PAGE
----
Chernow’s biography is not just a portrait of Hamilton, but the story of America’s birth seen through its most central figure. At a critical time to look back to our roots, Alexander Hamilton will remind readers of the purpose of our institutions and our heritage as Americans.

“Nobody has captured Hamilton better than Chernow” —The New York Times Book Review 

Ron Chernow's new biography, Grant, will be published by Penguin Press in October 2017. 
About the year of our Lord 997, Adelbert, Bishop of Prague, with two companions, set out on a missionary tour to the shores of the Baltic. The savage inhabitants killed him. Still Christianity gradually gained ground. As the ages rolled on, idolatry disappeared, and nominal Christianity took its place. The people were poor, ignorant, widely dispersed, and but partially civilized. During weary centuries, as generations came and went, nothing in that region occurred of interest to the world at large.

When, in the sixteenth century, Protestantism was rejected by Southern Europe, it was accepted by the inhabitants of this wild region. At the commencement of the eighteenth century, there was found upon the southern shores of the Baltic a small territory, about as large as the State of Massachusetts, called the Marquisate of Brandenburg. The marquis belonged to a very renowned family, known as the House of Hohenzollern. At the distance of some miles east of this marquisate, there was a small duchy called Prussia. The Marquis of Brandenburg, who had come into possession of the duchy, being a very ambitious man, by skilful diplomacy succeeded in having the united provinces of Prussia and Brandenburg recognized by the Emperor of Germany as the kingdom of Prussia. The sovereigns of Southern Europe looked quite contemptuously upon this newborn and petty realm, and were not at all disposed to receive the parvenu king into their society as an equal.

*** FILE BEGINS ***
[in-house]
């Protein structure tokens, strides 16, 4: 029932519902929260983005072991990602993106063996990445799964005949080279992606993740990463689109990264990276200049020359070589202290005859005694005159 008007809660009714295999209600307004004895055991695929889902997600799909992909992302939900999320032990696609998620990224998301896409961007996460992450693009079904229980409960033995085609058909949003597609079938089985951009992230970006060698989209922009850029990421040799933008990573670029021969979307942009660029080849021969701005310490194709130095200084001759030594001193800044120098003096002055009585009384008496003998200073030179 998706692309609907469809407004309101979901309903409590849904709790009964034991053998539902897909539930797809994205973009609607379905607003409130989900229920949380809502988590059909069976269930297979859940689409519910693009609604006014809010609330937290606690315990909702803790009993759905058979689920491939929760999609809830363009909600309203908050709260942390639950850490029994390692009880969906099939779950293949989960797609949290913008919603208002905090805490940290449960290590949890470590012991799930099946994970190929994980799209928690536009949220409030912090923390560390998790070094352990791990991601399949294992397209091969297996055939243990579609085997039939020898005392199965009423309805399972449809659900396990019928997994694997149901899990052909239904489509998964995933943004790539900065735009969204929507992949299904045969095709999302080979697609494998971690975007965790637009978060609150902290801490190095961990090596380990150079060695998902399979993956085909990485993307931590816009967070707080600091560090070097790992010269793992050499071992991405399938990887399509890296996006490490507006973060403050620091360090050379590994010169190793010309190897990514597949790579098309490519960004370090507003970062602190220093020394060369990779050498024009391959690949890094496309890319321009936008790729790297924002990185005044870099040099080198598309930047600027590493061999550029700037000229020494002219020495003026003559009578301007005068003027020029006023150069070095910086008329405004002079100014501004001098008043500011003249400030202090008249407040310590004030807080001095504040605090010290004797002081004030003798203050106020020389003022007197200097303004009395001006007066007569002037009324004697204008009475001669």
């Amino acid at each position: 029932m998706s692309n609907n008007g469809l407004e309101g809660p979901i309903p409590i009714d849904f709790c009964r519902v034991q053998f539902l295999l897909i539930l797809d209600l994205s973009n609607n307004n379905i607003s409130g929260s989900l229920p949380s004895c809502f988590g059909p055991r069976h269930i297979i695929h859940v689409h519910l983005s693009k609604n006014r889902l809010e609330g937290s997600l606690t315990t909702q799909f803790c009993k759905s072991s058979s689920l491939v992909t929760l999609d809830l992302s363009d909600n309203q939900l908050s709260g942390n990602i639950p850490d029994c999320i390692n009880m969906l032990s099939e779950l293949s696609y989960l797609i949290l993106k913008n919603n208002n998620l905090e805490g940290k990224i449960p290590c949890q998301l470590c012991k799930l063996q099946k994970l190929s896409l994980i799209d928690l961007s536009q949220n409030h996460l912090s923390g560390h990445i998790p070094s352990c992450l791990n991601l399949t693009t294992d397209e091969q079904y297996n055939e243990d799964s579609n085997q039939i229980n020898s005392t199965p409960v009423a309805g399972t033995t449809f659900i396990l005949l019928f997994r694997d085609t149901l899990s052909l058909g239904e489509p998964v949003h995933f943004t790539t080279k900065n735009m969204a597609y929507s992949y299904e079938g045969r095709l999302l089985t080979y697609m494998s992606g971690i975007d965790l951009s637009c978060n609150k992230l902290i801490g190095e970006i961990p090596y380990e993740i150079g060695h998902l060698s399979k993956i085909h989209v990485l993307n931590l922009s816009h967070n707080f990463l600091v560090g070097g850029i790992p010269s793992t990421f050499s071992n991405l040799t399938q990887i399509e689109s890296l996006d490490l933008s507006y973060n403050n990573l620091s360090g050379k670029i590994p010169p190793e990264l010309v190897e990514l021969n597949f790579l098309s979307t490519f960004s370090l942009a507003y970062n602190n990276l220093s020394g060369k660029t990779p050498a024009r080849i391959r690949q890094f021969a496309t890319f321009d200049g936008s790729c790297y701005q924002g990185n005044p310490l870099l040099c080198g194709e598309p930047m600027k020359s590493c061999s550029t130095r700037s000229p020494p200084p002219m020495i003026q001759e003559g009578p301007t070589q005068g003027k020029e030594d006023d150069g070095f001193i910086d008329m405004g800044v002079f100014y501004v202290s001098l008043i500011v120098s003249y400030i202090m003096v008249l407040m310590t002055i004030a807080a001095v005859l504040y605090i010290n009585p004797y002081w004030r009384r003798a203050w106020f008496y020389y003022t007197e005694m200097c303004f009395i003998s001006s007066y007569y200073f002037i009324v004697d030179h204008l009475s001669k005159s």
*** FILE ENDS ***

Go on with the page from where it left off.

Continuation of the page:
Berlin was the capital of the Marquisate of Brandenburg: Konigsberg was the capital of the Duchy of Prussia. Though the marquis, Frederick, was crowned at Konigsberg, he chose Berlin as the capital of his new kingdom. He took the title of Frederick I. The king had a son, Frederick William, then ten years of age. As heir to the throne, he was called the Crown Prince. When eighteen years of age, he married Sophie Dorothee, his cousin, a daughter of George, Elector of Hanover, who subsequently became George I. of England. On the 24th of January, 1712, a son was born to the Crown Prince, who received the name of Frederick, and subsequently became renowned in history as Frederick the Great. The babe, whose advent was hailed throughout the kingdom with so much joy as heir to the crown, had at that time a sister, Wilhelmina, three years older than himself. At the time of the birth of Frederick, the monarchy was but twelve years old. His grandfather, Frederick I.; was still living; and his father was Crown Prince.